Su Tung P’o — Impromptu Verse, again

Impromptu Verse, again

Su Tung-P’o

1037-1101 CE
(translated by William P. Coleman)

With white hair that the wind’s blown — frosted, loose —
in this small pavilion, I lie on a rattan mat seeming sick.

The doctor says spring sleep is beautiful;
The Taoist softly rings the bell for 5th watch.

I found the Chinese text and an English translation of this poem — along with the word-by-word literal translation I used to create this one — at Chinese Poems.

The grammar of Chinese allows poets to leave interpretive choices open, and it’s an unattainable ideal of translating to bring out possibilities without closing others. I try to use my sense of English to at least intrigue you. If I’ve succeeded, it’s best — even if you don’t know Chinese, which I don’t either — to follow up at the source I cite above and see the original word-by-word translation from which I worked. It’ll be richer than what I’ve given you. To understand the poem best, try to construct your own translation.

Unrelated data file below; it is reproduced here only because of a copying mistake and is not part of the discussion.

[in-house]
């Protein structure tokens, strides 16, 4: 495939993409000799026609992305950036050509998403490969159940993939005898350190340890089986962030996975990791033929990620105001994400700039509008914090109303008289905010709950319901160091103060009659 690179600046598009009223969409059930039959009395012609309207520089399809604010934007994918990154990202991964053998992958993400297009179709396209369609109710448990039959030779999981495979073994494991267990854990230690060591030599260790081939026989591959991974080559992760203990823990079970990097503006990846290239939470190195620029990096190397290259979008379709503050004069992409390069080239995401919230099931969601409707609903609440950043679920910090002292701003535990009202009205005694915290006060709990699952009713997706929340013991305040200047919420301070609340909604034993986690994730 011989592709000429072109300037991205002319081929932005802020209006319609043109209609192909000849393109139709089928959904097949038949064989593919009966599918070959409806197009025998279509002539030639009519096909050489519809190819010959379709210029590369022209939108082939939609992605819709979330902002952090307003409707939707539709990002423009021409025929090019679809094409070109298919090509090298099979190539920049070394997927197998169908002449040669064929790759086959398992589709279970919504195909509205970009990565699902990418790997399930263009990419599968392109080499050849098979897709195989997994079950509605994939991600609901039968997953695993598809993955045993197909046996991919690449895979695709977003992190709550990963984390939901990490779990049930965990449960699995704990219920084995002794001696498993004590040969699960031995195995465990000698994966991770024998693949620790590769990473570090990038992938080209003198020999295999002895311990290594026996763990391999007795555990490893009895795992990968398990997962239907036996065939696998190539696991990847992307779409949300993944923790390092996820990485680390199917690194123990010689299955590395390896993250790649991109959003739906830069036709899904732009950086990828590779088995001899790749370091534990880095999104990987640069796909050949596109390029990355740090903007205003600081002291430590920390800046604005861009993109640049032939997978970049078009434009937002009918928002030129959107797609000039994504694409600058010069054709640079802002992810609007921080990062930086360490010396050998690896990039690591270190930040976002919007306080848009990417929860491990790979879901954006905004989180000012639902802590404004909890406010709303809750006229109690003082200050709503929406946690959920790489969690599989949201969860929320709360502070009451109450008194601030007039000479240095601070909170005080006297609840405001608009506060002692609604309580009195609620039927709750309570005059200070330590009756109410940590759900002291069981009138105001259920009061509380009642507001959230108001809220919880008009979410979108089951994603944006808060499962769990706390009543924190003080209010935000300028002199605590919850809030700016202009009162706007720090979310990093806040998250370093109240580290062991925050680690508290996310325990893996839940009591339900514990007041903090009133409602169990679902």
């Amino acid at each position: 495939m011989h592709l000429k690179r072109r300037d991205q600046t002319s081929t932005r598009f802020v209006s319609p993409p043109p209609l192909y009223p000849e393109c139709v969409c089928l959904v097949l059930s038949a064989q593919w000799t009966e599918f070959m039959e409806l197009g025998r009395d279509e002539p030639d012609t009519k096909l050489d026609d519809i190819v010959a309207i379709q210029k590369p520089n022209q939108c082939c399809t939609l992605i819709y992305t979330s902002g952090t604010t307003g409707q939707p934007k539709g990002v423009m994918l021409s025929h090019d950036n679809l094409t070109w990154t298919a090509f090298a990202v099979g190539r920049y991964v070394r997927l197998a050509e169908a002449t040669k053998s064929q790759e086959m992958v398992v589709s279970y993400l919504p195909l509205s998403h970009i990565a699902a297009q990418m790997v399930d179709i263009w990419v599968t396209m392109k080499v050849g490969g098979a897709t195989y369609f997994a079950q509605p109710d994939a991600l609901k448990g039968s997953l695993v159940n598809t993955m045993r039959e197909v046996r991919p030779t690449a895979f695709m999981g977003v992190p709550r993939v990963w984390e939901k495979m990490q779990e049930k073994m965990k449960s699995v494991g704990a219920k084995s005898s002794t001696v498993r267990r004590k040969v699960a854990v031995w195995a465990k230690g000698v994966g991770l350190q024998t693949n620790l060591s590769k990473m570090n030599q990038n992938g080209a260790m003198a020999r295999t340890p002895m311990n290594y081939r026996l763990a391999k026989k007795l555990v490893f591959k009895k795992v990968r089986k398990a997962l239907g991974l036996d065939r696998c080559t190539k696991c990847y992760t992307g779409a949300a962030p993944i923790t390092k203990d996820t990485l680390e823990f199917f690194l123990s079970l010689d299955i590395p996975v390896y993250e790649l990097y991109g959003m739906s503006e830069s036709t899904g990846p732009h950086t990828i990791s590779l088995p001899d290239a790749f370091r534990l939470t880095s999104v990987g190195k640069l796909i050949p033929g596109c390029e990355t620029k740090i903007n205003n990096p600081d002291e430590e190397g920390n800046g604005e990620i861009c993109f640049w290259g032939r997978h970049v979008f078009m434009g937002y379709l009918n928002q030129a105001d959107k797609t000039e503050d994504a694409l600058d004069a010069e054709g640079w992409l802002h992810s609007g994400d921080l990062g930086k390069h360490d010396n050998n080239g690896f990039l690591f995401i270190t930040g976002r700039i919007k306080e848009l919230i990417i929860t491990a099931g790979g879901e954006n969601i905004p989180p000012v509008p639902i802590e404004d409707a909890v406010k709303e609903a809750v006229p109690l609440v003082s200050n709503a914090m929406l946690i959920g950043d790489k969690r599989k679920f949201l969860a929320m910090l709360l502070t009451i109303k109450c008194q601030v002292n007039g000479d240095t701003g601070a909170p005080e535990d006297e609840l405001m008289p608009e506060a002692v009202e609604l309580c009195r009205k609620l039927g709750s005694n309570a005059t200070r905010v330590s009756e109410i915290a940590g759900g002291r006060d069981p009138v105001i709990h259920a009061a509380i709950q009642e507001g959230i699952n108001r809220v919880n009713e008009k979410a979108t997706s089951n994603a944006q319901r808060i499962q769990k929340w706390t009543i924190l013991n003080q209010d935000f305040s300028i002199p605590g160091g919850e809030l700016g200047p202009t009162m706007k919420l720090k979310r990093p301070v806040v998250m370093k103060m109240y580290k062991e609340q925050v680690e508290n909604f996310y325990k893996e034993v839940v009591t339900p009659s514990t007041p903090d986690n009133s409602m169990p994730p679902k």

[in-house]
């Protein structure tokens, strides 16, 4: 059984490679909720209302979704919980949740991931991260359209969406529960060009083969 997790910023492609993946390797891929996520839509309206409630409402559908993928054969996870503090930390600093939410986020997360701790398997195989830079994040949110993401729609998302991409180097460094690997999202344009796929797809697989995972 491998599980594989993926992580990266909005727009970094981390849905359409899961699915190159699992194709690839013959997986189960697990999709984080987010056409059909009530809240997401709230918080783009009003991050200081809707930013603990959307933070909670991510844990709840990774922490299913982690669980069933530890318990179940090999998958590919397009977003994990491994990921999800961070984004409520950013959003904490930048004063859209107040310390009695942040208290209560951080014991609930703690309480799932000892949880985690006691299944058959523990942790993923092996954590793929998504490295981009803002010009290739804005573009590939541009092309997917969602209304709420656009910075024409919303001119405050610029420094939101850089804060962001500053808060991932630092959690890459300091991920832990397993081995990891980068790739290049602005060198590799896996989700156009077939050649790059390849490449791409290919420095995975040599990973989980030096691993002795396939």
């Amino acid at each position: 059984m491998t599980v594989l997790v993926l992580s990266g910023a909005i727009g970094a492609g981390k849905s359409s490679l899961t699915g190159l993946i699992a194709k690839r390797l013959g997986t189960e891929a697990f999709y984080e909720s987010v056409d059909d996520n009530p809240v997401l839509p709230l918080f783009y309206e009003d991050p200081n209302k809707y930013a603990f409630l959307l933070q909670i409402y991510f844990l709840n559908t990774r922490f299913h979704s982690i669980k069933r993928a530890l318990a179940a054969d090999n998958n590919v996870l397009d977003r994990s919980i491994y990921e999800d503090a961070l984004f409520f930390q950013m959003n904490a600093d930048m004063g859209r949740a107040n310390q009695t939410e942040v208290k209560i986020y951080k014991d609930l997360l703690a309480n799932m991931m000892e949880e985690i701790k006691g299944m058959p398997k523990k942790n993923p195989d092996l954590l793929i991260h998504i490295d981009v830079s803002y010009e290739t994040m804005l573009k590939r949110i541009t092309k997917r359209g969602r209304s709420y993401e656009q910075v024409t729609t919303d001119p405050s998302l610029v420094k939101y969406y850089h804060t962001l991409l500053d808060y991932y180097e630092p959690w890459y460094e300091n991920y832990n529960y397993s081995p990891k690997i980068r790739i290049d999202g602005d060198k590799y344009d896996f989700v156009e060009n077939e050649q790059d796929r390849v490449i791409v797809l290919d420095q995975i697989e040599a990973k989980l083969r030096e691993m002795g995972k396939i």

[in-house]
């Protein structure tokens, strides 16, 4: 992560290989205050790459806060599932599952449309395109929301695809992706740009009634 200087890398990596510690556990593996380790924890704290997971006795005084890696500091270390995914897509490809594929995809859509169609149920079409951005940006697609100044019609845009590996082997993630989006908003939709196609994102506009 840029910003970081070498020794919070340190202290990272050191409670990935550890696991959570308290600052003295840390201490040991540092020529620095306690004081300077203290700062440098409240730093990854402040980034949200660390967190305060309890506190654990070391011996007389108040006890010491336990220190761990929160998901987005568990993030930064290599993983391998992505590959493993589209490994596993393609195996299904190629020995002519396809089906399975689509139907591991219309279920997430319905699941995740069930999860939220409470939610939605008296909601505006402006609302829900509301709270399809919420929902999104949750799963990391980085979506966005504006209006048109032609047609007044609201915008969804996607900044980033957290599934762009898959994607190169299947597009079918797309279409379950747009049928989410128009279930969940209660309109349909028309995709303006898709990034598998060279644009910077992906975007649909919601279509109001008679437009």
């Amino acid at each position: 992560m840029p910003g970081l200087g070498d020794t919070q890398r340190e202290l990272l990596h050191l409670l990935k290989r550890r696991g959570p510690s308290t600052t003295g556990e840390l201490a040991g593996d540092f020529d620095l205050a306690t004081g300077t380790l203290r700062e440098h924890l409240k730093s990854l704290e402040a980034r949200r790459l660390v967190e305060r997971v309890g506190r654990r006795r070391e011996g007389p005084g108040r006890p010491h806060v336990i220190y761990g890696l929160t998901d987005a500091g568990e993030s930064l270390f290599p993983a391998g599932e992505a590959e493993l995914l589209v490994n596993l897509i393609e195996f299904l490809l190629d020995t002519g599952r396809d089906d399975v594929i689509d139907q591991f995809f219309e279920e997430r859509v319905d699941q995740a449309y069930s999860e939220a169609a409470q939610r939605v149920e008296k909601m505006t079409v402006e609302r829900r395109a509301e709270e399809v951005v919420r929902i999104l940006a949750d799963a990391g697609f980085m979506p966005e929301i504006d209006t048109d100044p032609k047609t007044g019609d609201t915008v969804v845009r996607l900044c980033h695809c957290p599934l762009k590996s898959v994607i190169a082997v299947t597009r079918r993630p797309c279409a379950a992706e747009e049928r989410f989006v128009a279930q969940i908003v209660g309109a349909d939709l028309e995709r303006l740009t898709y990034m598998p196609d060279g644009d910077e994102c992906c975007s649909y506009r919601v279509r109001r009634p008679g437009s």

See the FAQ and the external links at Chinese Poems, a beautiful resource with many poems.

more Chinese poetry translations in this blog More Chinese poetry translations in this blog.
more Chinese poetry translations in this blog Home page for Su Tung P’o translations.

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